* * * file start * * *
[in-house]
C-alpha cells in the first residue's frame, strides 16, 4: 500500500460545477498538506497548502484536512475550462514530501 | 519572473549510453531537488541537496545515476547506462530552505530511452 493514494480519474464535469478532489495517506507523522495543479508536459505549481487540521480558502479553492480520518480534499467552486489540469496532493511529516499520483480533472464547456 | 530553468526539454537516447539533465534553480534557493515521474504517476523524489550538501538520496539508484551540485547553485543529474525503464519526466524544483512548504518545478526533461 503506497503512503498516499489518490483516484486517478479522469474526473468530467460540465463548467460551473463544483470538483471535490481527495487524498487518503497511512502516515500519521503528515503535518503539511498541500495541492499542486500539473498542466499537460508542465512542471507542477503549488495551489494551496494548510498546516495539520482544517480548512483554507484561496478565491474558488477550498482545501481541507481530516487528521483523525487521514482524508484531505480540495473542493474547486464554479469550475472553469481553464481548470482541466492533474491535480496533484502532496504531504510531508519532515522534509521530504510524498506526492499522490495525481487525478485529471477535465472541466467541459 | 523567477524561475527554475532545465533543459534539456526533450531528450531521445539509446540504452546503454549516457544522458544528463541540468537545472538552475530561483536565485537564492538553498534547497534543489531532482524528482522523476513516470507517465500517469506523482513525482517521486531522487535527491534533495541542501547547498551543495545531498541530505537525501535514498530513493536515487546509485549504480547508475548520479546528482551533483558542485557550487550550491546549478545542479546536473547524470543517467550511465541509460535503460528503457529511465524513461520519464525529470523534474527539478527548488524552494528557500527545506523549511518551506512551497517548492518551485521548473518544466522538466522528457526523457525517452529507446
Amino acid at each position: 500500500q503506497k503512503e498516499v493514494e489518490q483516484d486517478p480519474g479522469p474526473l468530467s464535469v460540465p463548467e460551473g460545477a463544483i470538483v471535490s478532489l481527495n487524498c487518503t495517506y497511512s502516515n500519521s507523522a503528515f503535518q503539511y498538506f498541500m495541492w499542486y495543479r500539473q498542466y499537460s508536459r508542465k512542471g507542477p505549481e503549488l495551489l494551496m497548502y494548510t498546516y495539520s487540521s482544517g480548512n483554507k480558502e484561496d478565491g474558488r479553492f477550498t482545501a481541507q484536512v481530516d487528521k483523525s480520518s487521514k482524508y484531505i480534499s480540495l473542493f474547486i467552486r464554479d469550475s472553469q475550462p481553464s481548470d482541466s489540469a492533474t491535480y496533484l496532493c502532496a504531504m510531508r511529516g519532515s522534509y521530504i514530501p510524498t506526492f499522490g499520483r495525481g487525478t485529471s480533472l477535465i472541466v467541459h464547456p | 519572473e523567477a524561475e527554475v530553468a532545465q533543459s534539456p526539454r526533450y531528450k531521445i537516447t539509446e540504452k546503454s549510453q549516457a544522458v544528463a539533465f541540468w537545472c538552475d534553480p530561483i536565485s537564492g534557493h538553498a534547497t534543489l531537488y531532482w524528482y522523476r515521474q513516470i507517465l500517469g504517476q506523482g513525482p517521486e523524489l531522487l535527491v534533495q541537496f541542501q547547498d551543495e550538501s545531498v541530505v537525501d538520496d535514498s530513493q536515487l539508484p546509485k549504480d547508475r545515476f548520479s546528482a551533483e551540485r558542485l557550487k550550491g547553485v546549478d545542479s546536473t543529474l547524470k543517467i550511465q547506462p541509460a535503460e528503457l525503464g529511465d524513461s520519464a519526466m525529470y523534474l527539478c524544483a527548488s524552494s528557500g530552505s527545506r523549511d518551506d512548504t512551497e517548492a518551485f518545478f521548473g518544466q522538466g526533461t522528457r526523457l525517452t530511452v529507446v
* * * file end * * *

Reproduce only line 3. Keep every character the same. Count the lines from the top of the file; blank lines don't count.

Amino acid at each position: 500500500q503506497k503512503e498516499v493514494e489518490q483516484d486517478p480519474g479522469p474526473l468530467s464535469v460540465p463548467e460551473g460545477a463544483i470538483v471535490s478532489l481527495n487524498c487518503t495517506y497511512s502516515n500519521s507523522a503528515f503535518q503539511y498538506f498541500m495541492w499542486y495543479r500539473q498542466y499537460s508536459r508542465k512542471g507542477p505549481e503549488l495551489l494551496m497548502y494548510t498546516y495539520s487540521s482544517g480548512n483554507k480558502e484561496d478565491g474558488r479553492f477550498t482545501a481541507q484536512v481530516d487528521k483523525s480520518s487521514k482524508y484531505i480534499s480540495l473542493f474547486i467552486r464554479d469550475s472553469q475550462p481553464s481548470d482541466s489540469a492533474t491535480y496533484l496532493c502532496a504531504m510531508r511529516g519532515s522534509y521530504i514530501p510524498t506526492f499522490g499520483r495525481g487525478t485529471s480533472l477535465i472541466v467541459h464547456p | 519572473e523567477a524561475e527554475v530553468a532545465q533543459s534539456p526539454r526533450y531528450k531521445i537516447t539509446e540504452k546503454s549510453q549516457a544522458v544528463a539533465f541540468w537545472c538552475d534553480p530561483i536565485s537564492g534557493h538553498a534547497t534543489l531537488y531532482w524528482y522523476r515521474q513516470i507517465l500517469g504517476q506523482g513525482p517521486e523524489l531522487l535527491v534533495q541537496f541542501q547547498d551543495e550538501s545531498v541530505v537525501d538520496d535514498s530513493q536515487l539508484p546509485k549504480d547508475r545515476f548520479s546528482a551533483e551540485r558542485l557550487k550550491g547553485v546549478d545542479s546536473t543529474l547524470k543517467i550511465q547506462p541509460a535503460e528503457l525503464g529511465d524513461s520519464a519526466m525529470y523534474l527539478c524544483a527548488s524552494s528557500g530552505s527545506r523549511d518551506d512548504t512551497e517548492a518551485f518545478f521548473g518544466q522538466g526533461t522528457r526523457l525517452t530511452v529507446v